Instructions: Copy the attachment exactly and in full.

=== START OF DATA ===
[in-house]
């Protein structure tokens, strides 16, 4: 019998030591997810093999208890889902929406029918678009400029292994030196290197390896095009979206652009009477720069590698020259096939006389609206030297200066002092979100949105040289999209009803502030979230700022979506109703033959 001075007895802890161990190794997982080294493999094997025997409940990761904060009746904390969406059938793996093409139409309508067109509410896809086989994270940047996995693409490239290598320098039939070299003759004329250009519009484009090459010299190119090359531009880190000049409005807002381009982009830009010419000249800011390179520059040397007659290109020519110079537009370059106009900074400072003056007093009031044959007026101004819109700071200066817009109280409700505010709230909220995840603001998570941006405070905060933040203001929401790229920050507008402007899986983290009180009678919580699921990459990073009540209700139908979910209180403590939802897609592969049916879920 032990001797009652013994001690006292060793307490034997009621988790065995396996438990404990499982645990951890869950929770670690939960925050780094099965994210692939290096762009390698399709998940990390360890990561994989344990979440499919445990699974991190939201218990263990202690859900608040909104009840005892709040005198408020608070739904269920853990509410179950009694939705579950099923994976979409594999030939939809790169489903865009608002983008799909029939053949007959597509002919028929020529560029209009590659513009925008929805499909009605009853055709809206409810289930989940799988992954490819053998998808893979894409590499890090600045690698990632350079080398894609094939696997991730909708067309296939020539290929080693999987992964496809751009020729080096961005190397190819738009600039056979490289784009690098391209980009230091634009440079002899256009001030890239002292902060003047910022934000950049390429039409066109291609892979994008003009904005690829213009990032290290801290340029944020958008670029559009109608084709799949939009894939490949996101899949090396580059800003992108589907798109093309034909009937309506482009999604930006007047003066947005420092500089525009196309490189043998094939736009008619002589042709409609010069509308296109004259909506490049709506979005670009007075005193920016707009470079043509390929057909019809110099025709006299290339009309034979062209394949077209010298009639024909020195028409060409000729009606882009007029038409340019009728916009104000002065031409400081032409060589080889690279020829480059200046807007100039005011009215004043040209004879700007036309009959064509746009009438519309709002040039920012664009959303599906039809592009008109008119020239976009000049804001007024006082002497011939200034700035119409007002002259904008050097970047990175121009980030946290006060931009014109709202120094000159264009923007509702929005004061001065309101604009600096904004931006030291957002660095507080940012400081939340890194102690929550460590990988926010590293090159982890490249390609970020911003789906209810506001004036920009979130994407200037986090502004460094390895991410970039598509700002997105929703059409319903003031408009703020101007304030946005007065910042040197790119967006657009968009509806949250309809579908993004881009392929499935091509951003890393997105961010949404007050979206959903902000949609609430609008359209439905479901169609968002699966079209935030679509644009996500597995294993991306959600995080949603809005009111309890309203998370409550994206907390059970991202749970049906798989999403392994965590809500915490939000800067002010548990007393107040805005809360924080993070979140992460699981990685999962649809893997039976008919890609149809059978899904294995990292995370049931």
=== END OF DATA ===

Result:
[in-house]
């Protein structure tokens, strides 16, 4: 019998030591997810093999208890889902929406029918678009400029292994030196290197390896095009979206652009009477720069590698020259096939006389609206030297200066002092979100949105040289999209009803502030979230700022979506109703033959 001075007895802890161990190794997982080294493999094997025997409940990761904060009746904390969406059938793996093409139409309508067109509410896809086989994270940047996995693409490239290598320098039939070299003759004329250009519009484009090459010299190119090359531009880190000049409005807002381009982009830009010419000249800011390179520059040397007659290109020519110079537009370059106009900074400072003056007093009031044959007026101004819109700071200066817009109280409700505010709230909220995840603001998570941006405070905060933040203001929401790229920050507008402007899986983290009180009678919580699921990459990073009540209700139908979910209180403590939802897609592969049916879920 032990001797009652013994001690006292060793307490034997009621988790065995396996438990404990499982645990951890869950929770670690939960925050780094099965994210692939290096762009390698399709998940990390360890990561994989344990979440499919445990699974991190939201218990263990202690859900608040909104009840005892709040005198408020608070739904269920853990509410179950009694939705579950099923994976979409594999030939939809790169489903865009608002983008799909029939053949007959597509002919028929020529560029209009590659513009925008929805499909009605009853055709809206409810289930989940799988992954490819053998998808893979894409590499890090600045690698990632350079080398894609094939696997991730909708067309296939020539290929080693999987992964496809751009020729080096961005190397190819738009600039056979490289784009690098391209980009230091634009440079002899256009001030890239002292902060003047910022934000950049390429039409066109291609892979994008003009904005690829213009990032290290801290340029944020958008670029559009109608084709799949939009894939490949996101899949090396580059800003992108589907798109093309034909009937309506482009999604930006007047003066947005420092500089525009196309490189043998094939736009008619002589042709409609010069509308296109004259909506490049709506979005670009007075005193920016707009470079043509390929057909019809110099025709006299290339009309034979062209394949077209010298009639024909020195028409060409000729009606882009007029038409340019009728916009104000002065031409400081032409060589080889690279020829480059200046807007100039005011009215004043040209004879700007036309009959064509746009009438519309709002040039920012664009959303599906039809592009008109008119020239976009000049804001007024006082002497011939200034700035119409007002002259904008050097970047990175121009980030946290006060931009014109709202120094000159264009923007509702929005004061001065309101604009600096904004931006030291957002660095507080940012400081939340890194102690929550460590990988926010590293090159982890490249390609970020911003789906209810506001004036920009979130994407200037986090502004460094390895991410970039598509700002997105929703059409319903003031408009703020101007304030946005007065910042040197790119967006657009968009509806949250309809579908993004881009392929499935091509951003890393997105961010949404007050979206959903902000949609609430609008359209439905479901169609968002699966079209935030679509644009996500597995294993991306959600995080949603809005009111309890309203998370409550994206907390059970991202749970049906798989999403392994965590809500915490939000800067002010548990007393107040805005809360924080993070979140992460699981990685999962649809893997039976008919890609149809059978899904294995990292995370049931």